Video transcript:

Hi guys. Jean-Benoit Larouche here, field application engineer at Nutaq and recently I made a blog series on how to implement a complex digital signal processing application on a Xilinx device using system generator tools. As an example, I used Nutaq ZeptoSDR solution which is built around a Zynq processor to implement a counter which was purely created from a system generator model.

It was pretty simple but it worked well. And today we are going to put that concept further by implementing the complete Nutaq OFDM reference design on that same Zynq processor on the Nutaq ZeptoSDR.

So here is our system generator model. The model is divided in two main sections; the signal processing part and the hardware interfacing part. The signal processing portion is all made of system generator blocks. The top part takes 32 bit samples and modulates them ready for transmission over the air using the radio card of the ZeptoSDR.

The bottom part takes digitized samples coming from that same radio card analog to digital converters, modulate them and send the received bits to another device connected through an Ethernet cable. The hardware interfacing part is made of gateway blocks easily distinguishable by their yellow color, which create inputs and output ports to enable the OFDM physical layer to connect itself to the radio and Ethernet interface later.

Finally the system generator token on the left is configured to automatically create a pcore from the model. The next step is to import the generated pcore and plug the inputs and output ports created by the gateway blocks to the other interfaces. The three main interfaces are the radio card, the RTDEx, which is simply another name for the Ethernet interface, and the custom registers. When this is done the netlist compilation, synthesis and bitstream generation can be started.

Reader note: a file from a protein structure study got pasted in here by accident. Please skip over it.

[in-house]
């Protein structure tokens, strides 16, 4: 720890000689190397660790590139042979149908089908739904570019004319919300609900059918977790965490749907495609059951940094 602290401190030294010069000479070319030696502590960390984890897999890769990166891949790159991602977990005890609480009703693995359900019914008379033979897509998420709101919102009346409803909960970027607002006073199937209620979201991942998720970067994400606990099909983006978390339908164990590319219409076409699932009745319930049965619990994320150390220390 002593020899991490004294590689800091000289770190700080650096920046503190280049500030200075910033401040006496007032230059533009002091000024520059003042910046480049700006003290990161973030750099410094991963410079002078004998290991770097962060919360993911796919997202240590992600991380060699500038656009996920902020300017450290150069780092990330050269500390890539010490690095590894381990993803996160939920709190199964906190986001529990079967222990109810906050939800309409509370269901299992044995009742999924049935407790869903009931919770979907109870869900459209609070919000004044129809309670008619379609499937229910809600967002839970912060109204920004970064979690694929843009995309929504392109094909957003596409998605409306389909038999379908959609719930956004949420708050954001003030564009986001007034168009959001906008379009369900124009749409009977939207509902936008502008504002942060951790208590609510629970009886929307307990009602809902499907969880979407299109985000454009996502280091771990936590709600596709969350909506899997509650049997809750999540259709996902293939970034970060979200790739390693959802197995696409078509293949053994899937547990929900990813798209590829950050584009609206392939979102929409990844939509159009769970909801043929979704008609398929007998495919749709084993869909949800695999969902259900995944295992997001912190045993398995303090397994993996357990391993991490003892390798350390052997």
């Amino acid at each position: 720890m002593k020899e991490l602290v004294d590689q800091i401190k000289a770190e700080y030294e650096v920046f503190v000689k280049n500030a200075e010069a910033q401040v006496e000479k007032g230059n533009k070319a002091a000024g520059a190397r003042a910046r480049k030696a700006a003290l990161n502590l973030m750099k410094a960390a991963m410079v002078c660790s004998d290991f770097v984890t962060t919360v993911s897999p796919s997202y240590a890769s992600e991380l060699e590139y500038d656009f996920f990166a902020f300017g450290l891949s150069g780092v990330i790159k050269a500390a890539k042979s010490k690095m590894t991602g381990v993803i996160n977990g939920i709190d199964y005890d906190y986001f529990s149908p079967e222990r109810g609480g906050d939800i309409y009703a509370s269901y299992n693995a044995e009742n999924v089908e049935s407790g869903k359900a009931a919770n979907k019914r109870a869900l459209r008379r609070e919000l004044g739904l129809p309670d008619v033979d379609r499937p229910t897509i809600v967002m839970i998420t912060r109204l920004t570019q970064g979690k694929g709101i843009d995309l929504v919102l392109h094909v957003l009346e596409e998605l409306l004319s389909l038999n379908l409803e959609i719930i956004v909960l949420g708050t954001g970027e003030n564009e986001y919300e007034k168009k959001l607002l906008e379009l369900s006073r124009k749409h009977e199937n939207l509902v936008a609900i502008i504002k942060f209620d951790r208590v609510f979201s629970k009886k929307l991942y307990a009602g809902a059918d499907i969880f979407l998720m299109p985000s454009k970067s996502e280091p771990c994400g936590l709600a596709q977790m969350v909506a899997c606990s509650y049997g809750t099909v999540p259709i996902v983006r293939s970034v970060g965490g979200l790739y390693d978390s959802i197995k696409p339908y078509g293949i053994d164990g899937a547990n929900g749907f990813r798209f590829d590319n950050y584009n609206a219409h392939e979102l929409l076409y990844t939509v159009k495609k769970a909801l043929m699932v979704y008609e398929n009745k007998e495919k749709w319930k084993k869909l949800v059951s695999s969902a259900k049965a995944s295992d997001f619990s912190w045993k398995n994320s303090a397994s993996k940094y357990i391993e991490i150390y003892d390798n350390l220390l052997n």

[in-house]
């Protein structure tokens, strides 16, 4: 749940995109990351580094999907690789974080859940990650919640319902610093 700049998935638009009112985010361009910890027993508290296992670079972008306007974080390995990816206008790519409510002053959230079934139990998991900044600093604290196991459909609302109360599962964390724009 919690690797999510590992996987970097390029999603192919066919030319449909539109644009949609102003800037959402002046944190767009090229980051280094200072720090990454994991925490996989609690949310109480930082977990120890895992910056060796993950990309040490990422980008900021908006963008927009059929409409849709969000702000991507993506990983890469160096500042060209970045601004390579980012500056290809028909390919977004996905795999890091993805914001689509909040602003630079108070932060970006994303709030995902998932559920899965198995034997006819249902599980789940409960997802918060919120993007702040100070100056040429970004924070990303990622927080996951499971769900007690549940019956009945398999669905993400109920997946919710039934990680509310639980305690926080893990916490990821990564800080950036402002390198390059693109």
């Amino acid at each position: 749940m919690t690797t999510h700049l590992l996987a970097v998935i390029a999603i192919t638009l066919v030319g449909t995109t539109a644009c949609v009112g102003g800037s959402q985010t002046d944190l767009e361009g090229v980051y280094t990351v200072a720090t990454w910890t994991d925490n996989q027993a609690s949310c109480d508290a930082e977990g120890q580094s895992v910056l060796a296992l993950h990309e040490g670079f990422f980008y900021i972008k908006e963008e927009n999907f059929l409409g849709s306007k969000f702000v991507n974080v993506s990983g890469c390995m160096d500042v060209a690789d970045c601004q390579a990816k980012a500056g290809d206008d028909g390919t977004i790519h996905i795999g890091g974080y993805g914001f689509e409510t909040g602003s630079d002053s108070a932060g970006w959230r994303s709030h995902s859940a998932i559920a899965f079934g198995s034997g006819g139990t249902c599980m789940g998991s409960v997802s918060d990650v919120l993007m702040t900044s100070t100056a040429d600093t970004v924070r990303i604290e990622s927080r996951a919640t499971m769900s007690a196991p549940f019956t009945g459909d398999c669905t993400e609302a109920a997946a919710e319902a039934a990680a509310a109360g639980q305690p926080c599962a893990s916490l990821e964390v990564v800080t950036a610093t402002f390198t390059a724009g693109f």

Now that we have our final bitstream in hand it’s time for the hardware setup. So here I have my Nutaq ZeptoSDR box with two antennas; one for the transmitter and one for the receiver. And on the side I have my Ethernet cable to exchange data between my ZeptoSDR and my computer. There is many ways on the computer to actually interact with the platform; either with a C code application, either on the Windows or Linux operating system, but for demonstration purposes I prefer our unique new GNU radio plug in.

Here we are in my Linux virtual machine with new original software installed. The model includes a block with the IP address of my ZeptoSDR system and two blocks to configure the ZeptoSDR radio card. On the left we have some custom registers, which will enable me to interact with the OFDM physical layer in real time. And on the right we have our video file which will be our source. RTDEx sink and source blocks are used to transmit and receive data over the Ethernet cable. So let’s start by showing the received constellation.

We can see that the data is received and that our constellation is looking good thanks to the automatic calibration. Now using sliders we can change some custom registers value in real time and check the difference between an FPGA loopback and going through the radio card.

We can also switch the constellation order if we want to. Since the constellation is showing good results lets push the test further and let’s transmit these data outside of my virtual machine for radio reception. To do that we enable the UDP Sink block and rerun the model.

We can see that the video file is correctly received. So thanks for watching and don’t forget to visit our blog at Nutaq.com/blogs.